A call from Gianna Angel-opoulos, amid the sound of power hammers and bulldozers hard at work around her, brings personal assurance that the Athens Games will meet all deadlines. The dynamic diva is determined to defeat the doubters and in this respect she has had a little help from a British friend. David Veness, Scotland Yard's head of special operations, has given an interview to the Greek TV channel ERT in which he says he is "enormously impressed" with Greece's Olympic security arrangements. Veness, who chairs the seven-nation Olympic advisory group, insists there has been no specific request for British athletes to take their own armed police. "The primary responsibility for ensuring the safety of the teams is a matter for the Greek authorities," he said. "We are encouraged by the way our Greek colleagues are approaching the challenge. Terrorism is an international problem and it is to their great credit that they are approaching this on an international basis."
Sky weighs in a pound overweight
Sky's Box Office showing of last night's WBC heavyweight title fight between Vitali Klitschko and Corrie Sanders was advertised at the not unreasonable rate of £11.95. But those viewers who booked via the given 0870 number were then informed that an additional £1 charge was being imposed for "administration purposes". True, it was possible to book on screen for the original charge - but only if the set was perman-ently hooked up to a telephone line. Interesting to know exactly what sort of "administration" requires such a heavy hidden extra. Especially as they already make money from the call. Sky says the unpublicised charge, which also applies to Box Office football matches, has been in force since last July. It's about time to be more economical with the economics.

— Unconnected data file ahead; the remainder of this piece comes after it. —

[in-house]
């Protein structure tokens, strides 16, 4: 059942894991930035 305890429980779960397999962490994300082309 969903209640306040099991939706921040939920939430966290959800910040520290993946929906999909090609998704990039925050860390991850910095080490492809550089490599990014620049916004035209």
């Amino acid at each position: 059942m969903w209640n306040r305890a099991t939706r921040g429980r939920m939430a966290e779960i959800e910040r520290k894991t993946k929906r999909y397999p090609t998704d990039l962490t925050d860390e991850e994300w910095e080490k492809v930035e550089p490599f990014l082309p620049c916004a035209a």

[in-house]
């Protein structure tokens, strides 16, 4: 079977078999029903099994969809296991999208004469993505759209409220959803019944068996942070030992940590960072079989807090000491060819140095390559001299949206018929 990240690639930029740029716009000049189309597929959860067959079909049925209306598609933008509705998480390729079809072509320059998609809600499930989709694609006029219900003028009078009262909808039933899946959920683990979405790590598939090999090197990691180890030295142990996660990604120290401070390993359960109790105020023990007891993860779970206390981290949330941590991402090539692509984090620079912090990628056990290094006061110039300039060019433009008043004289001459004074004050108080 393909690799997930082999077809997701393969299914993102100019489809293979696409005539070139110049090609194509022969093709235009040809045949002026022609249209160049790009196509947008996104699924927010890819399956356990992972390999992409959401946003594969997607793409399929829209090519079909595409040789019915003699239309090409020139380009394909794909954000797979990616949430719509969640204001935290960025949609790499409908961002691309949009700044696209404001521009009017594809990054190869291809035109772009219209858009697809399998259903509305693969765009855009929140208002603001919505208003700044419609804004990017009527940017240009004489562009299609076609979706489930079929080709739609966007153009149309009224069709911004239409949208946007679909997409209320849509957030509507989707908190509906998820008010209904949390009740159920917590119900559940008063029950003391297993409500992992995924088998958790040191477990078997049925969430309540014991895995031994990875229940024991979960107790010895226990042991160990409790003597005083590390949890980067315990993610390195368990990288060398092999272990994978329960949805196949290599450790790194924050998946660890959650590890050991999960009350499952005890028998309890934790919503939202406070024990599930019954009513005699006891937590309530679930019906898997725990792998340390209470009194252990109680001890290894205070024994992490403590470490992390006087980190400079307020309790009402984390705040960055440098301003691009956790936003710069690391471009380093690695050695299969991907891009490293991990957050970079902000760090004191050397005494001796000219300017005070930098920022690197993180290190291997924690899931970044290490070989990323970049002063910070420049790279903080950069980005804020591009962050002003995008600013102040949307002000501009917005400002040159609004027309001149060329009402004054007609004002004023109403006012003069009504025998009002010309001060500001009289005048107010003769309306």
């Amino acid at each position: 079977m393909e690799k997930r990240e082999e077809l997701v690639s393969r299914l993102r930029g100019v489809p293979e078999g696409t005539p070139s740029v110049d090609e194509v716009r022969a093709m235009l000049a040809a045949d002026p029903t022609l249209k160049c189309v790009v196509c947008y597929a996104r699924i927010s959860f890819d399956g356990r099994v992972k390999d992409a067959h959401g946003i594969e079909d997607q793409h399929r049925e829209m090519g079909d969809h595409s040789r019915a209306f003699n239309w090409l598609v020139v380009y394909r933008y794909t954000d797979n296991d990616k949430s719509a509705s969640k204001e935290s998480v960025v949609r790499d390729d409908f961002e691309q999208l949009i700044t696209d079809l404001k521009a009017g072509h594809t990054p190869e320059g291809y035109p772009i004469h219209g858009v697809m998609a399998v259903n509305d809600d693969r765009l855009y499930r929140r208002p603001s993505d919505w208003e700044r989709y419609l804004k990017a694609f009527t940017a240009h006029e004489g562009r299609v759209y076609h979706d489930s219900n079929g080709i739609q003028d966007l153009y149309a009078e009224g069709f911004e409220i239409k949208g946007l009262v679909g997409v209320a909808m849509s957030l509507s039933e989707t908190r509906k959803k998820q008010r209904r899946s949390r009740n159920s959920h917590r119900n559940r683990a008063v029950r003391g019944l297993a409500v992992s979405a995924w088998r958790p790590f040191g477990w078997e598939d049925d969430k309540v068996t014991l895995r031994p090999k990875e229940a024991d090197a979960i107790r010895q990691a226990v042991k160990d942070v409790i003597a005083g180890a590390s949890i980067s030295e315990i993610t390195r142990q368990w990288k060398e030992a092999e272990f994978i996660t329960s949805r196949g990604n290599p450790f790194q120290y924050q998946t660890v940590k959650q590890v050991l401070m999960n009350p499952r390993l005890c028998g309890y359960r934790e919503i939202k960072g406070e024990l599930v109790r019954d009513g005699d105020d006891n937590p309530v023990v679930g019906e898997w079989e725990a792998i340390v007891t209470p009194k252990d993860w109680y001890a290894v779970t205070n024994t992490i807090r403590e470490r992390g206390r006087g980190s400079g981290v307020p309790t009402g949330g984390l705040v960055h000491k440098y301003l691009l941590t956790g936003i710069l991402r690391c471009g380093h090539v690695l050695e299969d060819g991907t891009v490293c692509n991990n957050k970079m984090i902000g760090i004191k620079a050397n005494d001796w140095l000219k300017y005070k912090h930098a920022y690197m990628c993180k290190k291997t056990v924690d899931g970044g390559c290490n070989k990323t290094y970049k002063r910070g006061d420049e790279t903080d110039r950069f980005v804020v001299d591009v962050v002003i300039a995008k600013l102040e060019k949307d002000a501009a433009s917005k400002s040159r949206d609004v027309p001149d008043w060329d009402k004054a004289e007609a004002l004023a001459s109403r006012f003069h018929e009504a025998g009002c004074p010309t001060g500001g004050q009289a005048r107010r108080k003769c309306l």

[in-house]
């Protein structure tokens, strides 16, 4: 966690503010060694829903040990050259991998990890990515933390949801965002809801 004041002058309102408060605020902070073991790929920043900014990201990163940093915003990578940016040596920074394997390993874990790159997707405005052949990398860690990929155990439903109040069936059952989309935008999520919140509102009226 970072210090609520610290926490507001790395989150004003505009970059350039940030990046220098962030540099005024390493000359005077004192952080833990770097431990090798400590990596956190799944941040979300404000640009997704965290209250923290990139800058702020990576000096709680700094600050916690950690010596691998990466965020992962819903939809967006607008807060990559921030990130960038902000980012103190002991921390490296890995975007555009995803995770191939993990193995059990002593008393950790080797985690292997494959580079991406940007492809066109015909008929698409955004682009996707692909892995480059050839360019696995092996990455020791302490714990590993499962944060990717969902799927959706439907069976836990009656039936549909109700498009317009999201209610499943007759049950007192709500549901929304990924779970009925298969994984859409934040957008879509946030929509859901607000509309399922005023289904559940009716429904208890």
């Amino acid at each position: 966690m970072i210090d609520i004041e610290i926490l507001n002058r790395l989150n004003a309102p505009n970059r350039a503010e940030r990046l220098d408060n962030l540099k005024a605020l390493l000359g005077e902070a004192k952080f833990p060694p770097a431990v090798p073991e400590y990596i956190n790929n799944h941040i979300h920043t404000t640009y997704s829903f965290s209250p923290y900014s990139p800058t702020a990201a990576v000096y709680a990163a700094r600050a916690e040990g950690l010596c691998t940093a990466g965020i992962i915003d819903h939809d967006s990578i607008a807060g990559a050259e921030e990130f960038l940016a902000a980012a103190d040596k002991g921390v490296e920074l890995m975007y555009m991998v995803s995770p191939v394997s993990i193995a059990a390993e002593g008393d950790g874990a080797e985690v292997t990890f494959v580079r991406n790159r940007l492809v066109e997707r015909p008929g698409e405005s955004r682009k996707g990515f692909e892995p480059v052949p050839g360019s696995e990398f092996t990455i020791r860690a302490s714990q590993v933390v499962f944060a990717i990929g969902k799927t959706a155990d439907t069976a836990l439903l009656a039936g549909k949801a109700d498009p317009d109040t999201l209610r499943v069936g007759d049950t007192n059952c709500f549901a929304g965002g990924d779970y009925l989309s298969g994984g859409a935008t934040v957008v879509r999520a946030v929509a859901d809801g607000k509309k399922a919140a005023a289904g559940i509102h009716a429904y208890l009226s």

Rebecca Loos may have had a rougher ride, so to speak, had she been born in Malaysia. There the nation's media have been warned by the straight-laced government about giving publicity to local model Sarah Marbeck, who also claims to have been bedded by Becks.
Loos talk may have earned Beckham's ex-PA a fair wad from the British media but Malaysia's deputy information minister, Zainudfin Maidin, has warned newspapers there against "making a hero" out of Marbeck. "She should not be treated as the nation's pride as there are moral issues involved which are not good for the younger generation," he said. "It is not something our country should be proud of. It is very unfortunate that our media has joined the frenzy. The girl has been exposed for money and claims to have slept with Beckham and yet we project it as a good thing." Previously Malaysian newspapers had revelled in the local link to the "international sex scandal" story although they refrained from showing the topless pictures of Marbeck seen here.
Questions are to be raised in parliament about the now confirmed departures from UK Sport of popular chief executive Richard Callicott and anti-doping chief Michele Verroken, and the size of their pay-offs.
As the body is government-funded, the shadow sports minister Lord Moynihan says he will seek answers "in the public interest". UK Sport's new chairman Sue Campbell has declined to reveal either the reasons or the sums involved, although presumably these were given to the Sports Cabinet last week. UK Sport are also splashing out on a media survey in which we are asked among, other things, to rate their effectiveness and whether their money is well spent. No doubt the answers will also be kept under wraps. email@example.com